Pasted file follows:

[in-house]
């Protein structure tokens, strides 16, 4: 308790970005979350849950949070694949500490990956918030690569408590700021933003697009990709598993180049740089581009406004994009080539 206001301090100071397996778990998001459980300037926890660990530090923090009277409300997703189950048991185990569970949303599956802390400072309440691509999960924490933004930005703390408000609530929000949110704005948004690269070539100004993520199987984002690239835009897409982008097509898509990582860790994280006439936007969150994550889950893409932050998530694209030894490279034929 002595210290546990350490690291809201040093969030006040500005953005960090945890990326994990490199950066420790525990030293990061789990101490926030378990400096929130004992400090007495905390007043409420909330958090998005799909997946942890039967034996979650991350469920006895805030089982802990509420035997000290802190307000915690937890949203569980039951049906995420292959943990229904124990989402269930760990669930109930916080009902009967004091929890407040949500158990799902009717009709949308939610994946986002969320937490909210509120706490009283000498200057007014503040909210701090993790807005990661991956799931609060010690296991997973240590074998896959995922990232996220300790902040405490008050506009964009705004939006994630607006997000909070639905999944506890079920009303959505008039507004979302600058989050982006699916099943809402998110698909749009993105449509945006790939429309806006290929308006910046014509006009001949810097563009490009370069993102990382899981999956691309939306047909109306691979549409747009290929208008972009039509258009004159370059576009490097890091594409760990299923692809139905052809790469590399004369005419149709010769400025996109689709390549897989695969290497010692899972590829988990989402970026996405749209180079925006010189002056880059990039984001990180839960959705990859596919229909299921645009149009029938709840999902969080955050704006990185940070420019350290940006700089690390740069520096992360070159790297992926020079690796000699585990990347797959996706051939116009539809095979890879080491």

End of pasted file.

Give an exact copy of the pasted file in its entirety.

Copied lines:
[in-house]
């Protein structure tokens, strides 16, 4: 308790970005979350849950949070694949500490990956918030690569408590700021933003697009990709598993180049740089581009406004994009080539 206001301090100071397996778990998001459980300037926890660990530090923090009277409300997703189950048991185990569970949303599956802390400072309440691509999960924490933004930005703390408000609530929000949110704005948004690269070539100004993520199987984002690239835009897409982008097509898509990582860790994280006439936007969150994550889950893409932050998530694209030894490279034929 002595210290546990350490690291809201040093969030006040500005953005960090945890990326994990490199950066420790525990030293990061789990101490926030378990400096929130004992400090007495905390007043409420909330958090998005799909997946942890039967034996979650991350469920006895805030089982802990509420035997000290802190307000915690937890949203569980039951049906995420292959943990229904124990989402269930760990669930109930916080009902009967004091929890407040949500158990799902009717009709949308939610994946986002969320937490909210509120706490009283000498200057007014503040909210701090993790807005990661991956799931609060010690296991997973240590074998896959995922990232996220300790902040405490008050506009964009705004939006994630607006997000909070639905999944506890079920009303959505008039507004979302600058989050982006699916099943809402998110698909749009993105449509945006790939429309806006290929308006910046014509006009001949810097563009490009370069993102990382899981999956691309939306047909109306691979549409747009290929208008972009039509258009004159370059576009490097890091594409760990299923692809139905052809790469590399004369005419149709010769400025996109689709390549897989695969290497010692899972590829988990989402970026996405749209180079925006010189002056880059990039984001990180839960959705990859596919229909299921645009149009029938709840999902969080955050704006990185940070420019350290940006700089690390740069520096992360070159790297992926020079690796000699585990990347797959996706051939116009539809095979890879080491």